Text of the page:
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Re: default character encoding for everything in debian

On Mon, Aug 10, 2009 at 02:06:44PM +0200, Giacomo A. Catenazzi wrote:
> Thomas Koch wrote:
> >I've an issue, that I forgot to set the character encoding of
> >tomcat to utf-8 after reinstalling a server.
> >Now, before I report a wishlist(?) bug to tomcat, I want to ask
> >(and invite to discuss) shouldn't utf8 be the default character
> >set everywhere? So when installing a package from Debian I can
> >assume that where a character encoding can be set, it't set to
> >utf8.
> >MySQL would be another example, which to my knowledge uses isoXYZ
> >as default character encoding.
> Future debian systems will have a UTF-8 charset as default.
> Look at debian-policy archives.

For system users, yes, assuming you are talking about the C.UTF-8
proposal.  For normal users, UTF-8 has been the default since

If having a C.UTF-8 locale always available for system services is
required for them to fully support UTF-8, then that needs adding to
glibc. For a locale available after /usr is mounted, a simple localedef
invocation is all that's needed; for all times, after starting init,
it needs the tables compiling into glibc as for the standard C locale.
I've been looking at how to do the latter, but I'm not expert with the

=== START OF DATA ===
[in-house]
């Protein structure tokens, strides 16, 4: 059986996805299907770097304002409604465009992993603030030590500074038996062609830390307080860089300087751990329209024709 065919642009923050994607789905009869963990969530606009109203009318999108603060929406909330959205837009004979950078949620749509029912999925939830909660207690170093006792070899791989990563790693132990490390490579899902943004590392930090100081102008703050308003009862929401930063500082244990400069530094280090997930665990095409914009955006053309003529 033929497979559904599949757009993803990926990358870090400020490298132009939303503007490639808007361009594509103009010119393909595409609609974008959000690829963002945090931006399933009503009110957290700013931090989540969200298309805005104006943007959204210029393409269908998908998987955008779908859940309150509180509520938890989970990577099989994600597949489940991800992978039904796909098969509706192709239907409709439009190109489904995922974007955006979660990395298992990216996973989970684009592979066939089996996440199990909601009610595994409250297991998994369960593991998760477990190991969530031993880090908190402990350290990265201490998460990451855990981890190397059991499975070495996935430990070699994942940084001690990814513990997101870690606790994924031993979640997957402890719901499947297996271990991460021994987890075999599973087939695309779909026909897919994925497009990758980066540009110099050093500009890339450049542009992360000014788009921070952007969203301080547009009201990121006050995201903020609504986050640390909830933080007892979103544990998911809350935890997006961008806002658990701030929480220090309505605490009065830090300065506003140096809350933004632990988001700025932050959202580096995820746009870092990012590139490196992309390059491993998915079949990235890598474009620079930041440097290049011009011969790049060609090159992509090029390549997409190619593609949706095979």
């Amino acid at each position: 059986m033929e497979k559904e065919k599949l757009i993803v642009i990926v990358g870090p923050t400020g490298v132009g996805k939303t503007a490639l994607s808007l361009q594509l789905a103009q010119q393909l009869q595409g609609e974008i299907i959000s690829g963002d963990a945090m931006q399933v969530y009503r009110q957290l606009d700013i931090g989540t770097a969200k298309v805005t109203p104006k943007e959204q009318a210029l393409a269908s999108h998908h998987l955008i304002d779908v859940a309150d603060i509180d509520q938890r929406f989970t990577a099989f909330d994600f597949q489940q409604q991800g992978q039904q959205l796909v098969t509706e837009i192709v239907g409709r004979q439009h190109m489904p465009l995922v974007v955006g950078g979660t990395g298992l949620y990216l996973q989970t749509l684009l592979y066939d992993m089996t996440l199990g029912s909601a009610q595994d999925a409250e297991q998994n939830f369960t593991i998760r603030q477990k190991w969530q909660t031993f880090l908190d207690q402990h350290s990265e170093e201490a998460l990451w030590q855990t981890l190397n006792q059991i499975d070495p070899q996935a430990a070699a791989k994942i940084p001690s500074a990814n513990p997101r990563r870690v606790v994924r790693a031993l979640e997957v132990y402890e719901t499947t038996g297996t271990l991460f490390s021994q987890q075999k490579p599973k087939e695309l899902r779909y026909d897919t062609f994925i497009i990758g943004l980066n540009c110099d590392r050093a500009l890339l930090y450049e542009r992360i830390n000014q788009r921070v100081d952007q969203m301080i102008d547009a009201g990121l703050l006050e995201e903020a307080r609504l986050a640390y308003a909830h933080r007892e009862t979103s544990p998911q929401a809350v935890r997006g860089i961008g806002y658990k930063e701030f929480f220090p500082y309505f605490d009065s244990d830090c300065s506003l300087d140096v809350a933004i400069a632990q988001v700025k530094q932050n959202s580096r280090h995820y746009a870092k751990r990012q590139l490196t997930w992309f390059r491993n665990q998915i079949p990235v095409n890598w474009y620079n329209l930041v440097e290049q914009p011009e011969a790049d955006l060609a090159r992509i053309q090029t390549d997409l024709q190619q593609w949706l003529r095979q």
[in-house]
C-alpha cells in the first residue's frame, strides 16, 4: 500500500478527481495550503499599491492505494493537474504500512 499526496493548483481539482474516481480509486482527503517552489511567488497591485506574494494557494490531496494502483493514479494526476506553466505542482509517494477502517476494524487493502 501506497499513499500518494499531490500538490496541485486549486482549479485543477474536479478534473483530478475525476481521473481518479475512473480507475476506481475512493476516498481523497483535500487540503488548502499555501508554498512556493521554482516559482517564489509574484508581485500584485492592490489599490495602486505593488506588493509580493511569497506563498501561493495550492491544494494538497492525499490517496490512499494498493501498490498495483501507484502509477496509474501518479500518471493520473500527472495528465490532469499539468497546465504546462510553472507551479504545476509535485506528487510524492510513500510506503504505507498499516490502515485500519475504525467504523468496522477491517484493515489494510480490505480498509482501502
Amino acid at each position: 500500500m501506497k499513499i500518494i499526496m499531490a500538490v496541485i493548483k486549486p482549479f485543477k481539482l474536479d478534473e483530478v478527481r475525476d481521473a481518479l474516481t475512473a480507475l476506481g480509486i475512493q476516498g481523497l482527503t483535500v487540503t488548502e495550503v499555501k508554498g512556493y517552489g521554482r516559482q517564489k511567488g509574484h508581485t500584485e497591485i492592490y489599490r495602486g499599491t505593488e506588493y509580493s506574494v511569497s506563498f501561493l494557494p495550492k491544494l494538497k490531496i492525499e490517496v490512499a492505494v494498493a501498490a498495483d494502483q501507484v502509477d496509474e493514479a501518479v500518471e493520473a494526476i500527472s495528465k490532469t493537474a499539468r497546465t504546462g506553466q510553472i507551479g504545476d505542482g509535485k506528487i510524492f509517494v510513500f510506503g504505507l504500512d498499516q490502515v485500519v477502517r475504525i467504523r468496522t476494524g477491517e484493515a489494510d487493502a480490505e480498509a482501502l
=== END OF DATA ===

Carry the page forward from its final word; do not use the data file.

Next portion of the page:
"3-level" locale tables and other glibc internals, so if anyone who
knows the details of glibc locales could provide me with
assistance/guidance here, that would be much appreciated.

For reference, this is bug #522776.  This would be great to have as a
release goal for Squeeze, and (speculatively) a native C UTF-8 locale
for Squeeze+1 to give us a default pure UTF-8 system from end-to-end.

> A lot of debian files will be encoded in utf-8 (control, changelog
> and manpages), and transformed in the needed charset runtime.

I think "will" here implies it's something to be done in the future,
but it's a requirement right now, and all but a few exceptions are
already converted.

> But for databases there are different issues. I think the best solution
> is to do it as mediawiki: the UTF-8 data in put as binary blob: it is
> difficult to have database engines and system libraries syncronized, and
> it is also difficult to implement support for all Unicode characters.

PostgreSQL seems to manage it without problems.  Putting text in as a
binary blob obviates most uses for having in a database in the first
place.  Sorting, indexing and querying requires being able to read it!

Note that there are separate client and server (database) encodings for
text as well.  You may well get recoding between what the user sees and
what's actually stored in the database, potentially at several points.
Having UTF-8 on the server does not require it on the client (and vice

> But let to concentrate to the first task: having a good UTF-8 support
> in all programs/terminals/etc.

I think that part was already done quite some time ago.  Any program
that doesn't support UTF-8 is an exception, and should be fixed or

For the specific case of databases, what's being proposed here is
making the default UTF-8.  Existing databases should not be affected,
since they would retain their current encoding.  New databases should,
however, use UTF-8.  If a specific application needs a specific
encoding in order to function correctly, then it's that application's
responsibility to specify that when creating it i.e. overriding the
default.  If it doesn't do that already, it's already broken since it's
currently unspecified.

  .''`.  Roger Leigh
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